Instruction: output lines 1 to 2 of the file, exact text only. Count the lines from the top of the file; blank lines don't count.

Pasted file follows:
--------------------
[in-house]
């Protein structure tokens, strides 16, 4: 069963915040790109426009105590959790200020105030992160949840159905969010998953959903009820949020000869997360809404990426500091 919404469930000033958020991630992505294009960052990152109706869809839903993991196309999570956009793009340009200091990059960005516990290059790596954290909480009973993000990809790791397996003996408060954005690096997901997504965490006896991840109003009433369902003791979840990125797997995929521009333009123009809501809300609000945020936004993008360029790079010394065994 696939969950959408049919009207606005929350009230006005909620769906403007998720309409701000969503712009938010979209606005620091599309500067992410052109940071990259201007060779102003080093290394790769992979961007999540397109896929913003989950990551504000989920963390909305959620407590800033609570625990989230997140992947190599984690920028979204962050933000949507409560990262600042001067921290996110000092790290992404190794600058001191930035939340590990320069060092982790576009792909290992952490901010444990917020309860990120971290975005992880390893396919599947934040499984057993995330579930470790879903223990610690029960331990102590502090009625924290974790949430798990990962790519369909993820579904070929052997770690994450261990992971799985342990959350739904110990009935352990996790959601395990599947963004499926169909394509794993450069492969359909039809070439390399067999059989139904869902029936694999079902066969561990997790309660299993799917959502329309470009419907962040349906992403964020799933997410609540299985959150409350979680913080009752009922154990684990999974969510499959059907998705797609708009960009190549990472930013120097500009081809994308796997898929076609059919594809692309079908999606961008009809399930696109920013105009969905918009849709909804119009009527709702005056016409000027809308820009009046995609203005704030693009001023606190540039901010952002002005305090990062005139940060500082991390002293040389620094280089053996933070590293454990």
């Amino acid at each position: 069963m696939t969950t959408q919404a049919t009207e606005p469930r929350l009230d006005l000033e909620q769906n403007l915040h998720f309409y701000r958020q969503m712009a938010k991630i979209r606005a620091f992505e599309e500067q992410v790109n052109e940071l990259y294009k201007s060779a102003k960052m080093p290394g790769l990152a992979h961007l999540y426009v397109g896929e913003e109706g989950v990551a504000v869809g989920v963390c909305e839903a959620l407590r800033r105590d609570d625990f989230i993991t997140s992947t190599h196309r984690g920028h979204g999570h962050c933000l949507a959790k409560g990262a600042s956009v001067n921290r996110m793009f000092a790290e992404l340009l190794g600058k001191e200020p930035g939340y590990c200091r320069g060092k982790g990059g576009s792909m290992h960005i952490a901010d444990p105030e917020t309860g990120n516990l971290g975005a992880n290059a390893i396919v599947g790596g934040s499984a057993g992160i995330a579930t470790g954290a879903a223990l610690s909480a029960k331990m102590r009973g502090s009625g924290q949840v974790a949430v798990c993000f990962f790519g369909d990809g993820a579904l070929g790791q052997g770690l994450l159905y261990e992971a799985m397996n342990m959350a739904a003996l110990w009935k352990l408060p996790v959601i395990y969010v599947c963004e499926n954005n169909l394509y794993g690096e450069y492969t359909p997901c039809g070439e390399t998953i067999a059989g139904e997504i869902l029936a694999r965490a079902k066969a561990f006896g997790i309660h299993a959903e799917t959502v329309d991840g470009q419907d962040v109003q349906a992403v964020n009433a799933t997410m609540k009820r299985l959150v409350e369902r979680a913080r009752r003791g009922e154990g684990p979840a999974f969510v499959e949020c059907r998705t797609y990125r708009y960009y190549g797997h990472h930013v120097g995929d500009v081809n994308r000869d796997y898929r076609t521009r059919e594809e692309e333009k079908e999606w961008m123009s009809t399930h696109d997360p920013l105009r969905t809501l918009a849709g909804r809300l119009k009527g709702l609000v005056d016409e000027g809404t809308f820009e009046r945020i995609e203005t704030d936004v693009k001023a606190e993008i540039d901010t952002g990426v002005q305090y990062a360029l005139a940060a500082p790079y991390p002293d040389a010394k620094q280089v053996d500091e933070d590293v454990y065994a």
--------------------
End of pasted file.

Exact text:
[in-house]
């Protein structure tokens, strides 16, 4: 069963915040790109426009105590959790200020105030992160949840159905969010998953959903009820949020000869997360809404990426500091 919404469930000033958020991630992505294009960052990152109706869809839903993991196309999570956009793009340009200091990059960005516990290059790596954290909480009973993000990809790791397996003996408060954005690096997901997504965490006896991840109003009433369902003791979840990125797997995929521009333009123009809501809300609000945020936004993008360029790079010394065994 696939969950959408049919009207606005929350009230006005909620769906403007998720309409701000969503712009938010979209606005620091599309500067992410052109940071990259201007060779102003080093290394790769992979961007999540397109896929913003989950990551504000989920963390909305959620407590800033609570625990989230997140992947190599984690920028979204962050933000949507409560990262600042001067921290996110000092790290992404190794600058001191930035939340590990320069060092982790576009792909290992952490901010444990917020309860990120971290975005992880390893396919599947934040499984057993995330579930470790879903223990610690029960331990102590502090009625924290974790949430798990990962790519369909993820579904070929052997770690994450261990992971799985342990959350739904110990009935352990996790959601395990599947963004499926169909394509794993450069492969359909039809070439390399067999059989139904869902029936694999079902066969561990997790309660299993799917959502329309470009419907962040349906992403964020799933997410609540299985959150409350979680913080009752009922154990684990999974969510499959059907998705797609708009960009190549990472930013120097500009081809994308796997898929076609059919594809692309079908999606961008009809399930696109920013105009969905918009849709909804119009009527709702005056016409000027809308820009009046995609203005704030693009001023606190540039901010952002002005305090990062005139940060500082991390002293040389620094280089053996933070590293454990």